Triptych in PS by Peter Voigt ::: Triptych Tutorial

Triptych in Photoshop Tutorial

by Peter Voigt

"Anita" original image


A Photoshop tutorial for a single image, divided into three panels & adding drop shadows.

Getting started, open your image in Photoshop. Under View verify checkmarks in all the Snap To options.

Follow the steps below to transform your image into a similar triptych to the larger one you see below.

"Anita" three panel triptych


Placing vertical guides at one third and two thirds on the original image

  1. Select View; New Guide
  2. Choose Vertical; enter 33.33% in Position
  3. Place a vertical guide at two thirds (entering 66.66% in Position)


  1. Select the Rectangular Marquee Tool (M) 
  2. Decide content of first panel by pointing curser to the upper left corner of the panel & drag out. Keep the mouse depressed while pressing the space bar; move the selection up & to the left, make sure the selection starts precisely at the upper left corner (it is OK to move it a little past the left side of the image and a little above the upper side of the image as the outside of the image will not be selected when the selection is done). Keep the mouse depressed & release the space bar, and continue the selection downwards and to the right, until it snaps to the the first guide and the bottom side of the image. The full first panel for the left side should now be selected.
  3. Now add a new layer containing the left panel: Right click inside selection; select Layer via Copy. Repeat these steps with the middle & right panels. For each panel, make sure that the background layer is selected before choosing Layer via Copy. (You can remove the guides as we don’t need them anymore: View -> Clear Guides).


  1. De-activate the background layer by clicking on the eye sign to the left of the layer icon. You may also delete it if you don’t want to keep it in the file (but remember to save the resulting file under a new name if you don’t have a copy anywhere else).
  2. Select the Move Tool (V), select the layer containing the left panel & click somewhere inside the left panel; Hold down the shift key; press the left arrow key 4 times to move the left panel to the left; Select the layer containing the right panel, hold down the shift key and press the right arrow key 4 times. This moves the right panel 40 pixels to the right.
  3. Since both the left and the right panel have now been moved outside the canvas, we extend the canvas as to show the full width of both panels: Select the menu item Image -> Canvas Size, select pixels in the list to the right of the Width field, make sure that Relative is checked and that Canvas extension color is set to White;
  4. Enter 80 in the Width field, since we have added a total of 40+40=80 pixels in the width. The full width of the the left and right panels should now be revealed.
  5. Now, we extend the canvas further, as to put a 40 pixel border around the whole image. Repeat the previous step, but now enter 80 in both the Width field and the Height field (same settings in other fields as before). This expands the canvas a total of 80 pixels vertically and horizontally, adding 40 pixels on each side. (Of course the two previous steps can be combined by calculating the total canvas expansion needed in each direction. This two-step process just makes more sense to me).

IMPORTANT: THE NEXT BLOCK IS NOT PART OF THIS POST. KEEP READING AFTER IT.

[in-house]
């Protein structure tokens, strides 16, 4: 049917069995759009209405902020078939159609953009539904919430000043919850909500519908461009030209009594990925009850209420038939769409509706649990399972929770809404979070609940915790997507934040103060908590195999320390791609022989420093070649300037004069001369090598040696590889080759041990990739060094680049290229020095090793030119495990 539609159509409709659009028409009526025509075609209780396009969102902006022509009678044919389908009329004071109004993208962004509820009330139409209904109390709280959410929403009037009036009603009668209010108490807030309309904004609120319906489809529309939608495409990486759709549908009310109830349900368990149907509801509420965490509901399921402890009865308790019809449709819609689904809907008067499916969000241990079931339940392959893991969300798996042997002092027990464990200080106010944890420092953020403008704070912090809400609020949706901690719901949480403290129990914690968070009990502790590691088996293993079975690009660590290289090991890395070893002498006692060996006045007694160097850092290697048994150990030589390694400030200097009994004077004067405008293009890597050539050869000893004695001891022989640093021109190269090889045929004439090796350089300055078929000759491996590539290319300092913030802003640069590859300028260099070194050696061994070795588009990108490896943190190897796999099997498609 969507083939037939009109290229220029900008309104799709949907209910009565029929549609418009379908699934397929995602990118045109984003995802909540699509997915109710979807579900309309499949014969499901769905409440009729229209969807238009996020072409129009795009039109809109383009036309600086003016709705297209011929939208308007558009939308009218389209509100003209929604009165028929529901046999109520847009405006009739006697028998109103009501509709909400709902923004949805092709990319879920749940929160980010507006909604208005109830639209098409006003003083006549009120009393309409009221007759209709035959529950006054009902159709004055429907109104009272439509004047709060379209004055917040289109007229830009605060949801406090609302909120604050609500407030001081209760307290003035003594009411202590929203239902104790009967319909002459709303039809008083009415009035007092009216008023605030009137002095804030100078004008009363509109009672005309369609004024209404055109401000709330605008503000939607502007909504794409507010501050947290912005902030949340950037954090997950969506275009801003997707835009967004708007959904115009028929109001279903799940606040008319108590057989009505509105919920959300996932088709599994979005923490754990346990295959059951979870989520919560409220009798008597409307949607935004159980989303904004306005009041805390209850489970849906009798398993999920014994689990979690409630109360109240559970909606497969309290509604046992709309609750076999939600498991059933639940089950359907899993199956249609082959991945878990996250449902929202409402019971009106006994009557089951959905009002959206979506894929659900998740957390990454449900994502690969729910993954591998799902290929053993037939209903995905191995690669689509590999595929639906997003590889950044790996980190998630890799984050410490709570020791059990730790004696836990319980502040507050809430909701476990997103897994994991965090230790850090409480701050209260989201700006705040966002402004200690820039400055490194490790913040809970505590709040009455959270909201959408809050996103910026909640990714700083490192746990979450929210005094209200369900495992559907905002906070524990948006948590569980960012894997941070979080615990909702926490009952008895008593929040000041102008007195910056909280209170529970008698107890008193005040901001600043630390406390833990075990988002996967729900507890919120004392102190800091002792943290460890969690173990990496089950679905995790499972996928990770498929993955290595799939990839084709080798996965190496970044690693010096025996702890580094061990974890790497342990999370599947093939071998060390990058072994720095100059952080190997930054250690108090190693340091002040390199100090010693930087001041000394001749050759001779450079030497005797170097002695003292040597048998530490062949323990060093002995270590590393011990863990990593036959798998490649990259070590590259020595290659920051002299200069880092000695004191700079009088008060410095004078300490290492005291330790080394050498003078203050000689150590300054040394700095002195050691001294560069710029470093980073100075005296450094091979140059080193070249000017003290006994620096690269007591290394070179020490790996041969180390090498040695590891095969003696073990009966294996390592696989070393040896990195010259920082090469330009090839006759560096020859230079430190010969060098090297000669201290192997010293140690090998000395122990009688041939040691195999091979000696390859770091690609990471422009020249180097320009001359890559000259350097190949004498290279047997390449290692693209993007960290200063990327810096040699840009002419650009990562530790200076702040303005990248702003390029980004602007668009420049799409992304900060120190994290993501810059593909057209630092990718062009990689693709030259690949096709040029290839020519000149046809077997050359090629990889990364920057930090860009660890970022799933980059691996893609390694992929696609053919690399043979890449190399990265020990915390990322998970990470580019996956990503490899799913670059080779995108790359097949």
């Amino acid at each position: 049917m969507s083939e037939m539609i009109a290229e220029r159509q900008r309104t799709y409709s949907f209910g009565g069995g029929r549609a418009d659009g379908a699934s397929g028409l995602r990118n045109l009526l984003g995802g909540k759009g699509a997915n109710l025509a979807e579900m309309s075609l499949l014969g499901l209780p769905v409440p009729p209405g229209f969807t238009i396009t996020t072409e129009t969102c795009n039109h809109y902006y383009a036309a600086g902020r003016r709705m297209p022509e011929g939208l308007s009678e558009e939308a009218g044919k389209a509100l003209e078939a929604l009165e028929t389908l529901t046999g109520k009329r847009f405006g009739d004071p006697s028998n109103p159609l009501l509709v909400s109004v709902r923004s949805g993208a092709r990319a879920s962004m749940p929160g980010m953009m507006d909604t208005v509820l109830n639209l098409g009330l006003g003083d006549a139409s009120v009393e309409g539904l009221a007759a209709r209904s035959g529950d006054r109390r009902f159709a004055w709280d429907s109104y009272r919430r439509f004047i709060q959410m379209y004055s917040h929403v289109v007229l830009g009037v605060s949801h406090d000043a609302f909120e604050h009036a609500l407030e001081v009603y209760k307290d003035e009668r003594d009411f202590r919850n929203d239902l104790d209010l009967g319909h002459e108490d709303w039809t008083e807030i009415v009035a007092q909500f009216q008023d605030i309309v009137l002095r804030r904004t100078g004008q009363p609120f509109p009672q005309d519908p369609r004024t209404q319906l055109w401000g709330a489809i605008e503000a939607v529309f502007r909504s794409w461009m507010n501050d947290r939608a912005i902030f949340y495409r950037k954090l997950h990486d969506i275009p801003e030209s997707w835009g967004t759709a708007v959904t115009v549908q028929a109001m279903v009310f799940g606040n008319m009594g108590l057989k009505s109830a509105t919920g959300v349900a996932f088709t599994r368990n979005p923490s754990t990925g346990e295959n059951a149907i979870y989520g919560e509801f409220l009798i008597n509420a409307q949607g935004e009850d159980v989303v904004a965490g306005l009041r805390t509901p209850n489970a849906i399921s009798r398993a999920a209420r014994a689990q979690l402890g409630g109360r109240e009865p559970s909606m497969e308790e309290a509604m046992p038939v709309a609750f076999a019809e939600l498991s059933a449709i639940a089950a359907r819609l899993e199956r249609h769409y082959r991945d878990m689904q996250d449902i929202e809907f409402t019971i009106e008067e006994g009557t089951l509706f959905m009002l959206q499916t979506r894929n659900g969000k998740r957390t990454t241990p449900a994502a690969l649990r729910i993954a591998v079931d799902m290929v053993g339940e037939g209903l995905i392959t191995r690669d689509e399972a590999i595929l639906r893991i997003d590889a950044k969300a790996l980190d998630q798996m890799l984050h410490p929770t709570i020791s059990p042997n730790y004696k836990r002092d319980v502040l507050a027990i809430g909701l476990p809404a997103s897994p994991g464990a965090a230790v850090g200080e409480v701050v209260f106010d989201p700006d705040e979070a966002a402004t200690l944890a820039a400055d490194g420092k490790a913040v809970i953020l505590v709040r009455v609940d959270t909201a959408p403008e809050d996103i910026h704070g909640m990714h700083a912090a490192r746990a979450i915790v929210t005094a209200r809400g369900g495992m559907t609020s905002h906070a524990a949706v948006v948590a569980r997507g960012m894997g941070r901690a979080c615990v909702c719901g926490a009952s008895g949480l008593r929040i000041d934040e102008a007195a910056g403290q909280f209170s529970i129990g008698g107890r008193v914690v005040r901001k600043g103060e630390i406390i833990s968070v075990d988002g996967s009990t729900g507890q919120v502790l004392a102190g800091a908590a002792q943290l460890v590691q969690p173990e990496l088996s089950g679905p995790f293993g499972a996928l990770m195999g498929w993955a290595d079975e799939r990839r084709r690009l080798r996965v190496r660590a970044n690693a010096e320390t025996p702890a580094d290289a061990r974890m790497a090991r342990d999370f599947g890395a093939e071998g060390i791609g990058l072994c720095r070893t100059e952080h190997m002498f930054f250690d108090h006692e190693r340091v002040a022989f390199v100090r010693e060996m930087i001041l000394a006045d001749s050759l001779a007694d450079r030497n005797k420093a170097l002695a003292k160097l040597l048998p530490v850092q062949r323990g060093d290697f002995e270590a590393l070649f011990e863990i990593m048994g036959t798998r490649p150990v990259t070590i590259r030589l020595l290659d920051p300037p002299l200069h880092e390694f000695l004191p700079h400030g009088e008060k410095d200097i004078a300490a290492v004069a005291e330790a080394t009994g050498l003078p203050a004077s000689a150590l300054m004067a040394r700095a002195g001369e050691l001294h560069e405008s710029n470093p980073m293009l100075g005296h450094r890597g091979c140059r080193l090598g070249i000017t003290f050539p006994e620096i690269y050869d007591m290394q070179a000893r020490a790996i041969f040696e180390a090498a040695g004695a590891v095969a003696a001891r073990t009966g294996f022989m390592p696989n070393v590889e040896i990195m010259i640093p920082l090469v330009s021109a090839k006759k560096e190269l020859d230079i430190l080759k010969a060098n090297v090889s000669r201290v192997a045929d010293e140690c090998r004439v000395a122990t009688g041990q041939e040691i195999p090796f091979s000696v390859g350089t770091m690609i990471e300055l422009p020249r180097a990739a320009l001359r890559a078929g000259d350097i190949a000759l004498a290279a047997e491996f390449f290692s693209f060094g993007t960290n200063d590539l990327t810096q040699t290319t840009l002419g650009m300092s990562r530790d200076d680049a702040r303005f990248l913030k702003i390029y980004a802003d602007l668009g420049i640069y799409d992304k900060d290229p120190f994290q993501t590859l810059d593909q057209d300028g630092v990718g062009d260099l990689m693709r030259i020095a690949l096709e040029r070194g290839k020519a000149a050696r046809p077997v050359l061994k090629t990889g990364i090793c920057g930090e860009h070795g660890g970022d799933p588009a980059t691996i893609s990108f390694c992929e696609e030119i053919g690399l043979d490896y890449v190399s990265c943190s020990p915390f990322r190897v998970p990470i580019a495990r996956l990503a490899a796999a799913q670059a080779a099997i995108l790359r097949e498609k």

6. To check that the borders around each picture have the same width, zoom well into the picture, and count the small squares of the opaque background in both the horizontal and vertical borders. Zoom out again.


We’ll now create a white background to frame the panels.

  1. Select Layer -> New -> Layer… with default settings (Color None, Mode Normal, Opacity 100%). Drag the layer down below the three panel layers. Select Edit -> Fill… and choose White as fill color. Press OK.
  2. There should now be a nice 40-pixel border around each panel. Of course the same principles as above can be used to make a wider border and/or maybe have an outer border which is wider than the inner spacing between panels.


We’ll now add a drop shadow around each panel, lifting them off background. 

  1. Select the layer containing the left panel; 
  2. Click fx in the bottom of the layer window and choose Drop Shadow
  3. In the pop-up menu that appears; Place a check mark at Drop Shadow


Blend Mode: Multiply
Angle: 45°
Distance: 10px
Size: 16px
Noise: 0%
Stroke: Checkmark
Contour:(1st option)
Anti Aliased: No Checkmark
Use Global Light: Checkmark
Layer Knocks Out Drop Shadow: Checkmark


Size: 4px
Position: Inside
Blend Mode: Normal
Opacity: 100%
Fill Type: Color
Color: Black

In general, make sure there is a checkmark at Preview when you set parameters so you can see the change on the resulting drop shadow as you experiment with different parameters (I mainly experimented with Drop Shadow parameters Angle, Distance, Size, and the Stroke parameter Size).

Now copy the drop shadow settings from the left panel layer to the middle panel layer: Alt-click the fx symbol in the left panel layer and drag it down on the middle panel layer.

Repeat the previous step with the right side layer; A subtle drop shadow will surround each panel.

Your triptych is now done! 

Aamora member Peter Voigt is an amateur photographer from Copenhagen, Denmark & our first and only official Doodle-King. View his website, his work on JPG Magazine, circle him on Google + or visit his aamora contributions.

Project Triptych
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